When I was very new in the faith life, I spent some time in Nova Friburgo, in the mountains of Rio de Janeiro, along with two other missionaries. It’s a beautiful city with German and Swiss architecture, nestled between some of the highest mountains in the state.
I recently reflected on how my perspective on miracles has evolved throughout my life. Although I’ve had faith in Jesus since childhood, I often compared myself with those who’d witnessed healings and other dramatic miracles—thinking I’d missed out. I then came across an eye-opening definition of the word miracle: “An event that is contrary to the established laws of nature and attributed to a supernatural cause.”1 This caused me to reflect further on my past, and I realized that I’ve lived through several events that perfectly fit this definition. Starting with the very beginning.
It never ceases to amaze me how Jesus shows up in the dark and difficult places of our lives. One such example is told in Luke 8.
Jesus, already being thronged by crowds of people eager to hear His words, is begged by Jairus, a cleric and a man of some importance, to come to his home and heal his dying daughter.
There are many instances when we pray for people and they are healed immediately or within a short time. But we also experience situations where we pray for some very serious afflictions repeatedly over months and even years, and still don’t see the results we’ve asked for. We could then be tempted to wonder what has happened. Has something gone wrong?
I had walked to the health store, ten blocks from home, to pick up some vitamins. Though I loved walking and made this trip often, something felt different that day. I had fumbled with my change and forgotten my list.
On my walk home I stopped at a crosswalk, waiting for the light to change. After some minutes, I noticed people looking at me strangely. I realized I had been waiting at the crosswalk through several light changes. Then it seemed like a very long walk home.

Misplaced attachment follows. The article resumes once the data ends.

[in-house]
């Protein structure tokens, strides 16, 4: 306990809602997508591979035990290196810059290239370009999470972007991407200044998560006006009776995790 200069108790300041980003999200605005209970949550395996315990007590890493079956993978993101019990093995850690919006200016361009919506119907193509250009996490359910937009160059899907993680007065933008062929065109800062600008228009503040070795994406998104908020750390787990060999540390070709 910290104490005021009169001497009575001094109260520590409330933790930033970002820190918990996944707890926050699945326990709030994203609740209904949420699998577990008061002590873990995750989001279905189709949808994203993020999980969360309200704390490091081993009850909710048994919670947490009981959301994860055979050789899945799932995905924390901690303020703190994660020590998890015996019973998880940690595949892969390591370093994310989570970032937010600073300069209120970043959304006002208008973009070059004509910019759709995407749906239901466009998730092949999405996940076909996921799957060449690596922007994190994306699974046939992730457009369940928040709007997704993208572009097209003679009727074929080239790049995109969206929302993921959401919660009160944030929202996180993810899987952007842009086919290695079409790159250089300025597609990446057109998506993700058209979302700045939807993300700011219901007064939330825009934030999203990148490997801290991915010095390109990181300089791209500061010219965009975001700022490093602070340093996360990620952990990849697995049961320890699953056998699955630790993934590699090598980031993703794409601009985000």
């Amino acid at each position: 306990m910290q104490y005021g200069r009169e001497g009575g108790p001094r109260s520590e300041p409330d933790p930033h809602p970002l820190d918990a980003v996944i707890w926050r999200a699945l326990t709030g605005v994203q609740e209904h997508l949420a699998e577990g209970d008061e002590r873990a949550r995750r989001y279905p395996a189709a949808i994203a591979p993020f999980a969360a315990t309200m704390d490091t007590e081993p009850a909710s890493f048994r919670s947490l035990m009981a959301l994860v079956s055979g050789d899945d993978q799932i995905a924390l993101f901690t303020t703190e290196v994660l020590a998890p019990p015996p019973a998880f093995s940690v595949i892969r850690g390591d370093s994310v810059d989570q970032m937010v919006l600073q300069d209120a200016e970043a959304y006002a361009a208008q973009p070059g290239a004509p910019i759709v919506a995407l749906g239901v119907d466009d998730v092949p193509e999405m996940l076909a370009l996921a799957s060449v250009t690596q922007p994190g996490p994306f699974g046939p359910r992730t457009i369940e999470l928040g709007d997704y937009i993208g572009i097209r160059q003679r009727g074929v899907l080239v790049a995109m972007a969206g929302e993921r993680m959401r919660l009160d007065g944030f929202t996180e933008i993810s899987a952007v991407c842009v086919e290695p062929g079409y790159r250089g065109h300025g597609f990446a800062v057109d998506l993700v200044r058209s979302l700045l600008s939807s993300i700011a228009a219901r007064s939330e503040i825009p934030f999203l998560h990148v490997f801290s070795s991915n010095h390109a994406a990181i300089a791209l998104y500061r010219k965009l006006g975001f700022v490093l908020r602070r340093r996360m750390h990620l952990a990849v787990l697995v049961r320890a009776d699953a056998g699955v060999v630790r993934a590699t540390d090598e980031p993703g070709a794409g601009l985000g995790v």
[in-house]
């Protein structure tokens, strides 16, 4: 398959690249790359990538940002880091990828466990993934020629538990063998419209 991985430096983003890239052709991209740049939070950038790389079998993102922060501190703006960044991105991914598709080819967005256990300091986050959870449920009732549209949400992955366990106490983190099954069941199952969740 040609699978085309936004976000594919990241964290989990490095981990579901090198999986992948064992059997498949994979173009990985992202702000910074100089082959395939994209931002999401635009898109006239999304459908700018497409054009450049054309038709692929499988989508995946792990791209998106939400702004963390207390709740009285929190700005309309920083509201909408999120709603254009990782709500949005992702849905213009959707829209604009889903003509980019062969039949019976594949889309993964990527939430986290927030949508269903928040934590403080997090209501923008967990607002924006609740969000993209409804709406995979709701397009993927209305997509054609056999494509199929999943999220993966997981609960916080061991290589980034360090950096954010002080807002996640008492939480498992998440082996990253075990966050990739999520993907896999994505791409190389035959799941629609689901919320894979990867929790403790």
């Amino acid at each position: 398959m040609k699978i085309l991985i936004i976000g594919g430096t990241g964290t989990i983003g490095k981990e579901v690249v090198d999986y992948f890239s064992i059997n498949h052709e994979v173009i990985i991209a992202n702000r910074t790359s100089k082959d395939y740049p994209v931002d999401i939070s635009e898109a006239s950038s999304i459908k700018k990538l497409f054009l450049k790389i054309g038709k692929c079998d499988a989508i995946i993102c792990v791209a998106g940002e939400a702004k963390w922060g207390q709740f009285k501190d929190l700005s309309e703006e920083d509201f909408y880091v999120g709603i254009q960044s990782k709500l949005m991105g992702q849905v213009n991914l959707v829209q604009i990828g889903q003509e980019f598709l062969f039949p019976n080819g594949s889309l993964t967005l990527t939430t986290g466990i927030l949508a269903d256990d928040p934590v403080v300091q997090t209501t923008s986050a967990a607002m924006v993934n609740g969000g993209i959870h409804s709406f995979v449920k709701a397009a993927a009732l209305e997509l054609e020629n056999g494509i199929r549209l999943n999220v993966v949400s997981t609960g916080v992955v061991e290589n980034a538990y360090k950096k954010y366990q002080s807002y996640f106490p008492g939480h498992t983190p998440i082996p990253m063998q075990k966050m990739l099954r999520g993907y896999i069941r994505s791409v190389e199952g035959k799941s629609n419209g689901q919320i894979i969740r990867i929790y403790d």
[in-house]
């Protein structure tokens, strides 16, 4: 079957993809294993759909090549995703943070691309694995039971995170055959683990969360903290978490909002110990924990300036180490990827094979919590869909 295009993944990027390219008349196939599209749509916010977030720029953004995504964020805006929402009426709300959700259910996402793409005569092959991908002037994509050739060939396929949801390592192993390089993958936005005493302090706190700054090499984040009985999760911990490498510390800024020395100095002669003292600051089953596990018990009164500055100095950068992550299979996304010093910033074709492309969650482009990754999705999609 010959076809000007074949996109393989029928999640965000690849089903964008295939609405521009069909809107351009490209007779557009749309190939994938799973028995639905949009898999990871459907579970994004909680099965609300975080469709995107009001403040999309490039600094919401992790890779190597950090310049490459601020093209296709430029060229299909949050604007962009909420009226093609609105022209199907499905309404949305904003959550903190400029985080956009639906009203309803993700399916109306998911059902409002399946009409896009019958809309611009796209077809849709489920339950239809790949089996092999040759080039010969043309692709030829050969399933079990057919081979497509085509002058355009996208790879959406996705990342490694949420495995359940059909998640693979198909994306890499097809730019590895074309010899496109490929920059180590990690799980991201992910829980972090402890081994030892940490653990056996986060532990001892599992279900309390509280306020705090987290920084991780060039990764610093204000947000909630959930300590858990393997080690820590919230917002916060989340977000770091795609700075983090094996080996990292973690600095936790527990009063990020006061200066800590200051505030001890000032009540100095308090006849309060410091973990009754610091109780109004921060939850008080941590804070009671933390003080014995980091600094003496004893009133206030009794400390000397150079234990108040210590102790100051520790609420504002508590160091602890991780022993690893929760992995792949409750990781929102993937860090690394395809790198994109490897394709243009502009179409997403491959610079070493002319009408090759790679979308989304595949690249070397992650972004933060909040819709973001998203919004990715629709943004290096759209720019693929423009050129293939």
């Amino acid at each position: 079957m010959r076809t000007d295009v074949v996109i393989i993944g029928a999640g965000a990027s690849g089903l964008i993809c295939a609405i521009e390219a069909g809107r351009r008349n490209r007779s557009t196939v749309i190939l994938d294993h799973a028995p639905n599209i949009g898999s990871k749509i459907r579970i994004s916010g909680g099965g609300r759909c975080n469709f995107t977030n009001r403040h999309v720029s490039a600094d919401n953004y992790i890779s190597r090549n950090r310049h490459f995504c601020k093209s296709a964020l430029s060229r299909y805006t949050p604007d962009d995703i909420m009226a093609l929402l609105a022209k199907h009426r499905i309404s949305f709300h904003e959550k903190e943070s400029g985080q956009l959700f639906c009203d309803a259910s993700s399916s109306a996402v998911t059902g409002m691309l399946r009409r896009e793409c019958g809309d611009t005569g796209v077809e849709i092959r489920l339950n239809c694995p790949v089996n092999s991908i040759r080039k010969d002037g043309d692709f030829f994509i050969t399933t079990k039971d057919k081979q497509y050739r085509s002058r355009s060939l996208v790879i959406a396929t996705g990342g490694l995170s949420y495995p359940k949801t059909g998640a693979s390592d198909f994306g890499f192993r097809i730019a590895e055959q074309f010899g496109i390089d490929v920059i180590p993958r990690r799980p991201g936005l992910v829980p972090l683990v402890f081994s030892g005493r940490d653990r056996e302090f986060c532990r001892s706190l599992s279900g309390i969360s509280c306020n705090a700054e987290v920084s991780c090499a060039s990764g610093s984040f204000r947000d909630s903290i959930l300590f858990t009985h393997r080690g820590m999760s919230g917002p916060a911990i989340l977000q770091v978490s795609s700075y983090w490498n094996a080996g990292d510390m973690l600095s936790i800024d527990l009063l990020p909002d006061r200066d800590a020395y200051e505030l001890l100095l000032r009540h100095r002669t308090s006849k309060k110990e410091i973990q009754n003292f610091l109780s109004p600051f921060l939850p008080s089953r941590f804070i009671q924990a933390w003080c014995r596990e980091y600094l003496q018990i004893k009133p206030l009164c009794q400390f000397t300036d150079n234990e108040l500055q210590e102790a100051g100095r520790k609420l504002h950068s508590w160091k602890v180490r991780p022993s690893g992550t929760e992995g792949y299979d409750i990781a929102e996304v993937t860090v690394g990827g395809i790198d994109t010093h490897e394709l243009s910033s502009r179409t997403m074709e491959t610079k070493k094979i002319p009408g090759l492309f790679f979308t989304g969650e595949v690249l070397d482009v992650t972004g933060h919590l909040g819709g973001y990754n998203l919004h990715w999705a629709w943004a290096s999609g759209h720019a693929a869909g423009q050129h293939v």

I must confess that I have never been one who could easily believe in miraculous forms of healing. In fact, I prided myself a bit on being “rational,” “logical,” of which skepticism was an integral part. Perhaps it was also because of feeling that what happens to us is just part of the big game plan—our destiny. I think that I too, like the Jews demanded of Jesus, “required a sign.”
When our son Pete was three, he was diagnosed with leukemia, and from one moment to the next, our lives changed drastically. There are no instruction manuals that can prepare you for how to cope when your child is facing a life-threatening disease. Even though we found shelter in the loving arms of Jesus, our tender Shepherd, we still had to find a way to face the scary events of the following weeks and months.
The winter had been an exceptionally long one in the Balkan Peninsula. How we had been waiting for spring to come! Finally, the beautiful flowers sprang up, the trees budded and then burst forth with new life, and the birds sang their praises that winter had ended once again.
Eiko was 31 kilos (68 pounds) that Christmas. Her skin stretched tightly across her cheekbones, and even her bulky winter clothes could not hide her extremely thin body. Only thirteen years old, she was suffering from a severe eating disorder that had begun at the age of nine. My parents and we, her siblings, hadn’t been fully aware of her struggles in the earlier stages, but now their impact was glaringly apparent.
Every year, a month or so before Christmas, I used to go to the same office to renew my visa. My visit there was usually made easy by the help of Judy, one of the office staff.
One year, after several minutes of small talk, Judy burst into tears. Her husband’s cancer had returned—he had already had one tumor removed from his liver—and his doctor said he didn’t have long to live. “Thomas is only 42,” said a tearful Judy, “and our two sons are so young!”